Non-cancer palliative care in the community needs greater interprofessional collaboration to maintain coordinated care and manage uncertainty

July 9, 2015

Source: Evidence-based Nursing 2015 v.18(3) p79

Follow this link for the abstract

Date of publication: July 2015

Publication type: Article

In a nutshell: Patients with non-cancer conditions often experience community palliative care as inadequate and in need of planning and innovation. The perspectives of three main groups (patient, formal and informal carers) might help understand expectations and conflicts. This review aimed to identify, appraise and synthesise the evidence on views about the provision of palliative care for patients with non-malignant conditions by Palliative Care providers and to reveal any research gaps.

Length of publication: 1 page

Some important notes: This article is available in full text to all NHS Staff using Athens. For more information about accessing full text follow this link to find your local NHS Library

 


Can we live with how we’re dying? Advancing the case for free social care at the end of life

July 9, 2014

Source: Macmillan Cancer Support

Follow this link for the full report

Date of publication: July 2014

Publication type: Report

In a nutshell: A new report from Macmillan Cancer Support argues that the NHS could save £69million each year by providing community care to allow cancer patients in England to die at home instead of in hospital.

Length of publication: 13 pages


Community care is a means to a better end

December 21, 2012

Source: Health Service Journal 10 December 2012

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Date of publication: December 2012

Publication type: Article

In a nutshell: This article comments on a number of reports providing evidence that community-based services can improve the quality of end of life care.

Length of publication: 1 page

Some important notes: Please contact your local NHS Library for the full text of the article. Follow this link to find your local NHS Library


Palliative care in the community: the complexity of service provision

December 19, 2011

Source: British Journal of Community Nursing 2011 Vol. 16(12), p 574

Follow this link for the abstract of  the article

Date of publication: November 2011

Publication type: Article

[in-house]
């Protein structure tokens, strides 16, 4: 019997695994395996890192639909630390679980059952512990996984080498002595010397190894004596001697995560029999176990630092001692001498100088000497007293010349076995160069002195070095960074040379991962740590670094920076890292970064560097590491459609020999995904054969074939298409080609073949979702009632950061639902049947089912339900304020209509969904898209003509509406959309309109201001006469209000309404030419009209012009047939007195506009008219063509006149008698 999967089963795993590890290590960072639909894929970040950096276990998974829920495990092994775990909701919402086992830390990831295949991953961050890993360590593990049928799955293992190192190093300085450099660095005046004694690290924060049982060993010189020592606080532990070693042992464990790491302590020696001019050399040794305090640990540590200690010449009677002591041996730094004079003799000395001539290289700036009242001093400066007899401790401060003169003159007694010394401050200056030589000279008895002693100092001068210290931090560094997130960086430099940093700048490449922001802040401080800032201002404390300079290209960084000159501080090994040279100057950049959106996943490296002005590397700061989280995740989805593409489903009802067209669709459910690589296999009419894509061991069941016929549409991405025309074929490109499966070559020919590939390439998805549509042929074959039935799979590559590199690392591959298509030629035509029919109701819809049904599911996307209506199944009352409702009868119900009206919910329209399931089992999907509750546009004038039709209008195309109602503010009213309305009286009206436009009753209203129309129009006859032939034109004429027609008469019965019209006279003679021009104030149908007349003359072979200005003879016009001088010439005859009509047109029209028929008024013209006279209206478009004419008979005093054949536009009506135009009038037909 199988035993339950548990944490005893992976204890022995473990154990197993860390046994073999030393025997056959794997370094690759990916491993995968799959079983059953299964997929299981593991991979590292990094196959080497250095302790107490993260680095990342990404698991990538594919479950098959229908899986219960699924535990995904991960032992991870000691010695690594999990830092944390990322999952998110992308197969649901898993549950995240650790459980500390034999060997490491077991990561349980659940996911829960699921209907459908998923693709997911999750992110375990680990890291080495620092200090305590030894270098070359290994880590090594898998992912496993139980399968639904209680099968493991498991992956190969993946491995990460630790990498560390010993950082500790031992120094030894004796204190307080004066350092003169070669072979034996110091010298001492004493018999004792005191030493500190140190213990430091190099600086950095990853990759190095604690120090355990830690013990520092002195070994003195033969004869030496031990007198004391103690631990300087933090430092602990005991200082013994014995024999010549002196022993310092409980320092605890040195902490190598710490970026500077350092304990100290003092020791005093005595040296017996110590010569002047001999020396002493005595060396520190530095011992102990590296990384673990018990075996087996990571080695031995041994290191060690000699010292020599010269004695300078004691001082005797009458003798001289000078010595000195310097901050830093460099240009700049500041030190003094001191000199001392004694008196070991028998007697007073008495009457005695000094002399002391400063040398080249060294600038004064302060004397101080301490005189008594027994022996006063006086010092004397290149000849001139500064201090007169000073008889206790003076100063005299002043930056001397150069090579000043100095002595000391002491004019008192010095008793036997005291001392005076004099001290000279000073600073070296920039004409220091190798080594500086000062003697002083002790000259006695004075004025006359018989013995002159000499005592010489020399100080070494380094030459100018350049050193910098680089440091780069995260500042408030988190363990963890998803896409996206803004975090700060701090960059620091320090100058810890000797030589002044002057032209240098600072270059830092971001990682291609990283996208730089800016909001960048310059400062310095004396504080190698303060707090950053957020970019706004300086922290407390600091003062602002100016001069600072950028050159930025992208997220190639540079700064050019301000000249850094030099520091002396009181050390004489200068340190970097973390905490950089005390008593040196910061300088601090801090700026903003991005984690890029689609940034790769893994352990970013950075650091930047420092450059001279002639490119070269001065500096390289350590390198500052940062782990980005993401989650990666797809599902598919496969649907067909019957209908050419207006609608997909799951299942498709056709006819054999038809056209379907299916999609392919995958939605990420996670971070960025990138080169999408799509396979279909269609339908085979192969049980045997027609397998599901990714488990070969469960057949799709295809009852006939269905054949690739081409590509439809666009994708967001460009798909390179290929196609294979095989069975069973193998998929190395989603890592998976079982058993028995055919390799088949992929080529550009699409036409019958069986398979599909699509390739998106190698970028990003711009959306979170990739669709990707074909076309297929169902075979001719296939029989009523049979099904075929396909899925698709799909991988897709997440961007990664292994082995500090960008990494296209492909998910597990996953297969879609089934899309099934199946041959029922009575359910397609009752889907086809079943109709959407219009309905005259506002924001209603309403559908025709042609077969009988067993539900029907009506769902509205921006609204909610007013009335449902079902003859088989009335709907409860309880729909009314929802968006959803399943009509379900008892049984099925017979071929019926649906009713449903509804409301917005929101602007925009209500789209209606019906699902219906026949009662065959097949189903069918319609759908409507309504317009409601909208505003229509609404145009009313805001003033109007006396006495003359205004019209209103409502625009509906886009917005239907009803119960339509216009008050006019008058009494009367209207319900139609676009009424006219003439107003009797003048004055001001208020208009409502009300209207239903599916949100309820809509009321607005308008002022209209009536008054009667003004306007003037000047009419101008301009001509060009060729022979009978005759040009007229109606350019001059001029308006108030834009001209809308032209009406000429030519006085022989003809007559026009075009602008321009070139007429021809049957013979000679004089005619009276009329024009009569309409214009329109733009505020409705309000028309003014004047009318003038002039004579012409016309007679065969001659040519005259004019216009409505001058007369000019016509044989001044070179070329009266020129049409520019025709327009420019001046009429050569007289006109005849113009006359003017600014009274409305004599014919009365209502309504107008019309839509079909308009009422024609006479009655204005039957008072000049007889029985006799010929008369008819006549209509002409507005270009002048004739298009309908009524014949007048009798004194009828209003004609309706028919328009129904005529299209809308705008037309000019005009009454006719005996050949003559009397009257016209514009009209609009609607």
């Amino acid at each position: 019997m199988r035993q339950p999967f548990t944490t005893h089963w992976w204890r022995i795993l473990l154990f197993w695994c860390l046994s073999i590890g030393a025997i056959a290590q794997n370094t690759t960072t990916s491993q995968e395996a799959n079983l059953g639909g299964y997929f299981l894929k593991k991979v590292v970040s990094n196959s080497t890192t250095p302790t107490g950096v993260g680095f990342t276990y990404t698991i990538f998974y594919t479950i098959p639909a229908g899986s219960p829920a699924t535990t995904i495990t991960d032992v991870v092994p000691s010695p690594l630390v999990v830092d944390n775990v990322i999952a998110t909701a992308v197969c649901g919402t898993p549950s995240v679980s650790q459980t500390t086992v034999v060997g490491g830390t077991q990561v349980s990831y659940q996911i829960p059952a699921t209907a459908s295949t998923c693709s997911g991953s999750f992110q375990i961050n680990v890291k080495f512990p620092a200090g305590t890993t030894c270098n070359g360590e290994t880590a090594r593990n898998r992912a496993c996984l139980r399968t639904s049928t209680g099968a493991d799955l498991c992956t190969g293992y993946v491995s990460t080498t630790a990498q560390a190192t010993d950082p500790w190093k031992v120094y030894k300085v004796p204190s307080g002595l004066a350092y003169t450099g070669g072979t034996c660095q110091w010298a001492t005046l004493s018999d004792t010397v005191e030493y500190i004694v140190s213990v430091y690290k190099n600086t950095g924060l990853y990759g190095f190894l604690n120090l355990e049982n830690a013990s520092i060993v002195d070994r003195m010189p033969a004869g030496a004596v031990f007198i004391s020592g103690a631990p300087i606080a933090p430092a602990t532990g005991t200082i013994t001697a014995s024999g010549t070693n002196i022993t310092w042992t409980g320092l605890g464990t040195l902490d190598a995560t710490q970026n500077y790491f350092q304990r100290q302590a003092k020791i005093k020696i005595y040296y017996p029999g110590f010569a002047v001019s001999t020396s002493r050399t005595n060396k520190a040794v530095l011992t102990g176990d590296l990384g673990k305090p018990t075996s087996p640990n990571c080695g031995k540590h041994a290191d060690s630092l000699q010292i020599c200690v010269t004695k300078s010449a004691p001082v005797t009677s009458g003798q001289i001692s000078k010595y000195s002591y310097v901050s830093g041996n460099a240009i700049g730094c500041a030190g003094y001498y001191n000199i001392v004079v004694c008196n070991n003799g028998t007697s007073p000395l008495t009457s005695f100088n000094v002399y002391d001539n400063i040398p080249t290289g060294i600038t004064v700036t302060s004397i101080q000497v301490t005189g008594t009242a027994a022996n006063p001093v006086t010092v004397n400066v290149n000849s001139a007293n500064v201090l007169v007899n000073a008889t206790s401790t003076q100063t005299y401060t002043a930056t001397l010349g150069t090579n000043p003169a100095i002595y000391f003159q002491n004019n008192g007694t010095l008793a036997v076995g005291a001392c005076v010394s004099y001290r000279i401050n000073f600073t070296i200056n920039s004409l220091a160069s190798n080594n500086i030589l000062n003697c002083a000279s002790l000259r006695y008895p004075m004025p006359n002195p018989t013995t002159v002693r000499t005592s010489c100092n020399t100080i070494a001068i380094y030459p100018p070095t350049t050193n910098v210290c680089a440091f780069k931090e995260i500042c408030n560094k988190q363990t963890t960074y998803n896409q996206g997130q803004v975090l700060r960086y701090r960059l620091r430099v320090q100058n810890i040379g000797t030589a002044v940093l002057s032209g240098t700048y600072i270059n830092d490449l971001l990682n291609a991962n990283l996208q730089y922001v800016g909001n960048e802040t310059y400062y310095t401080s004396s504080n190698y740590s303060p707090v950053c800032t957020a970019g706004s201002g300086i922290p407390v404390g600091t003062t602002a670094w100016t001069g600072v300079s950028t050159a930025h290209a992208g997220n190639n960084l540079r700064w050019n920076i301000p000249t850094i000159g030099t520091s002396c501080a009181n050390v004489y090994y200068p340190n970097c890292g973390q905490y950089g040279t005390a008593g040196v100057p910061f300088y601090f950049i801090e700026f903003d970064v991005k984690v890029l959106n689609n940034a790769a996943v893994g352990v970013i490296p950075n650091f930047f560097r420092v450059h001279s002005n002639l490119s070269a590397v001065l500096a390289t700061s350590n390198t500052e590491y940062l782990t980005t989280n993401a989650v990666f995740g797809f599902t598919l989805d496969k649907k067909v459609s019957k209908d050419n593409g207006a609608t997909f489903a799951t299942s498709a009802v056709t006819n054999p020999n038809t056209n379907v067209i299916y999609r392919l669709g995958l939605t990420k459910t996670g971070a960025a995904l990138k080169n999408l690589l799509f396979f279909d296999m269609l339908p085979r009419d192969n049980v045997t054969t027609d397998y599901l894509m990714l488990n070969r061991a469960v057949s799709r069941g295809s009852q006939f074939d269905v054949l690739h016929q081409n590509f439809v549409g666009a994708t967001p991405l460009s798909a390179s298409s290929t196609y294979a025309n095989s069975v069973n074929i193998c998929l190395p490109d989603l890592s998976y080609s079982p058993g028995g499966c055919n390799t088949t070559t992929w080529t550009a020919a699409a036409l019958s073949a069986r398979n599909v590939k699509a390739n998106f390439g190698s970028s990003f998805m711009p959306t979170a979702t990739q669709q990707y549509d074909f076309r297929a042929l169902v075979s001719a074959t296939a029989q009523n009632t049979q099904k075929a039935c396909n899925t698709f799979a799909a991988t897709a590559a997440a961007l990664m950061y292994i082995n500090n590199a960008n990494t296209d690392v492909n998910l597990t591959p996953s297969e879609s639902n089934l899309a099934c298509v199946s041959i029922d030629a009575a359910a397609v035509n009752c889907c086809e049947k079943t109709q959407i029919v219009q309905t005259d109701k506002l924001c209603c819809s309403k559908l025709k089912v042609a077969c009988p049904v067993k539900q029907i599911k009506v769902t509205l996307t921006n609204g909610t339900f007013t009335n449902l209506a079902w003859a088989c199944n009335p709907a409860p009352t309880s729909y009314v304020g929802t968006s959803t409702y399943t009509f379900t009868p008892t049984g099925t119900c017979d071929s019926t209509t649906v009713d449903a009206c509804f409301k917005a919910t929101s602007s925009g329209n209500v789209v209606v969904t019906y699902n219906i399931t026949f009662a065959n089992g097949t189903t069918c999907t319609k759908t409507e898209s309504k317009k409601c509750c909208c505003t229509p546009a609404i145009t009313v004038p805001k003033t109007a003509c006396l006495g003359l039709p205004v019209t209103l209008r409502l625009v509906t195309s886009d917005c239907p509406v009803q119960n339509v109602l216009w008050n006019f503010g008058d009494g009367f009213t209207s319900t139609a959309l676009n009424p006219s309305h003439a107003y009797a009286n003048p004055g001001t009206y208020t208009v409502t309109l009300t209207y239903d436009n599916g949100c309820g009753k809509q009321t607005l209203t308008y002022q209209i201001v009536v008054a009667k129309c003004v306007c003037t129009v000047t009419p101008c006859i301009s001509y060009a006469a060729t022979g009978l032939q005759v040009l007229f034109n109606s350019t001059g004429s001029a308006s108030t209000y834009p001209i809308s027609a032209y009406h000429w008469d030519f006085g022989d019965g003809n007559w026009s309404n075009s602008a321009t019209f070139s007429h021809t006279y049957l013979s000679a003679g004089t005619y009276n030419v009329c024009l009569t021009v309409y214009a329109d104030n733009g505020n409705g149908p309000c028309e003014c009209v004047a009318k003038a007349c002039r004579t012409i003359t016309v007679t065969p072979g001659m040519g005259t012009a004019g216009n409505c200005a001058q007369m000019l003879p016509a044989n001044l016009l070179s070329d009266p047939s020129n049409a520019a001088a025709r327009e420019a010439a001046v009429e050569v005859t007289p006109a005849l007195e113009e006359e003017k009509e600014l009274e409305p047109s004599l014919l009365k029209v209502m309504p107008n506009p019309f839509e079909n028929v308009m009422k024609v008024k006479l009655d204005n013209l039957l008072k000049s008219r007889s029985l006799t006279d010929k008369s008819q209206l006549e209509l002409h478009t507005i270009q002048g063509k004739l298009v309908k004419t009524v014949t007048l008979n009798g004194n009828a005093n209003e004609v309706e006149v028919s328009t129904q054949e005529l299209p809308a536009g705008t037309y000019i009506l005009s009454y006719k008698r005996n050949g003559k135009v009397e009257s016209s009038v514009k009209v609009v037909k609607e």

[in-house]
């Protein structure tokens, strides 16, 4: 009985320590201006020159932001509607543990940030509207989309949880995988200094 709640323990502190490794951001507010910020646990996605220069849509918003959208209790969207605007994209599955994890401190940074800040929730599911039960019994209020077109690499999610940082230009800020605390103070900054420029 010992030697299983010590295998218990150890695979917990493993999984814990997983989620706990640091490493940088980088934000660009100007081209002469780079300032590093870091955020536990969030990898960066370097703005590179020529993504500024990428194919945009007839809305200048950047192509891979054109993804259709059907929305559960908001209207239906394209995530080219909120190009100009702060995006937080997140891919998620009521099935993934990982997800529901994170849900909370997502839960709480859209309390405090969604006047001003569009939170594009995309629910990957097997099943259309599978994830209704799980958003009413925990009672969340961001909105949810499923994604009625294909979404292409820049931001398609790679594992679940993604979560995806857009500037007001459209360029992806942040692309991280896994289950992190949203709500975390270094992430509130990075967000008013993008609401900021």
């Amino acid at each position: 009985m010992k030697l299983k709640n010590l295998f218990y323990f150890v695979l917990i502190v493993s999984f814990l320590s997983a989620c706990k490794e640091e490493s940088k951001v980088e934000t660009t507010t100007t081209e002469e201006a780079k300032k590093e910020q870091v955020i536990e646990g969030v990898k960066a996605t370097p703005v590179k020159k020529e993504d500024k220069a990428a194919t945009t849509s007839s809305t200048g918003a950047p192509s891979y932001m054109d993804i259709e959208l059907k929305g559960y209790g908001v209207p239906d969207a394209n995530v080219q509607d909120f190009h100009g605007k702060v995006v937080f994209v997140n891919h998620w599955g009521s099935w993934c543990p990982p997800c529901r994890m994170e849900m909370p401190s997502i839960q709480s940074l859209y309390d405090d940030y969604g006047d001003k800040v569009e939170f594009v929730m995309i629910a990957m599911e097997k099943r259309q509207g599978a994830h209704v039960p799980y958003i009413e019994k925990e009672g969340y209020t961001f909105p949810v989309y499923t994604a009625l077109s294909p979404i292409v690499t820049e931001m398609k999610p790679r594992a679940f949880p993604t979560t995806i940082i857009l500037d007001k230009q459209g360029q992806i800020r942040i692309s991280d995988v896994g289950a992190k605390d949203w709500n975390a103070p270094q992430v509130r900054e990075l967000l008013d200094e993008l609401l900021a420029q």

In a nutshell: Care of people in the last period of their lives frequently falls to nurses working in primary care. Nurses with different roles, working in various settings, will be involved throughout the patient’s disease trajectory. Familial carers may also have contact with health services in a number of guises, whether it be for their own health, or that of their family member

Length of Publication: 1 page

Some important notes: Contact your local health library for a copy of this article. Follow this link to follow your local health library.


New end of life care resource pack makes its mark

October 27, 2011

Title: New end of life care resource pack makes its mark

Source: Macmillan and NHS National Programme for End of Life Care Joint Newsletter

Follow this link for the newsletter

Date of publication: October 2011

In a nutshell: This article describes  a special resource pack which aims to bring together helpful advice and information on end of life care in one place. Macmillan GPs in Blackpool, Wyre and Fylde developed the resource  which contains a number of laminated single-page documents covering such topics as the local end of life care timeline model, palliative care and prescribing guidance together with useful local contact details. This is supplemented with additional material from sources such as the GMC, Macmillan and Marie Curie Cancer Care and is pulled together in a plastic document box.

Length of publication: 1 page

Acknowledgements: NHS National Programme for End of Life Care


NHS Evidence QIPP, case study: End of Life Care

December 16, 2010

Source:  NHS Evidence

Follow this link for fulltext

Date of publication:  November 2010

Publication type:  Case Study

In a nutshell:  The objective of this collaborative working between nursing and AHP staff working for Thames Hospicecare, an independent hospice and Berkshire East Community Services was to improve qualified staff competence and confidence in delivering end of life care (EoLC) for patients in a community hospital setting.  

Current emphasis is on providing EoLC in communities rather than the acute setting but this is not always achievable or what the patient wants. Utilising community hospitals can be a more cost-effective option and also enable the local hospice inpatient unit to focus on providing complex care for patients who need it.  The case study explicitly shows the evidence of success in terms of financial and quality of care benefits.

Length of publication:  9 pages


Associations between successful palliative cancer pathways and community nurse involvement

December 18, 2009

Source: BMC Palliative Care 2009, 8:18

Follow this link for the article

Date of Publication: December 2009

Publication Type: Article

In a nutshell: This article reports on research carried out in Denmark examining the associations between bereaved relatives evaluation of palliative treatment at home and 1) place of death and 2) community nurse involvement. Most terminally ill cancer patients and their relatives wish that the patient dies at home and community nurses are often the frontline worker and their involvement may be important to attaining successful palliative pathways at home.

Acknowledgement: BioMed Central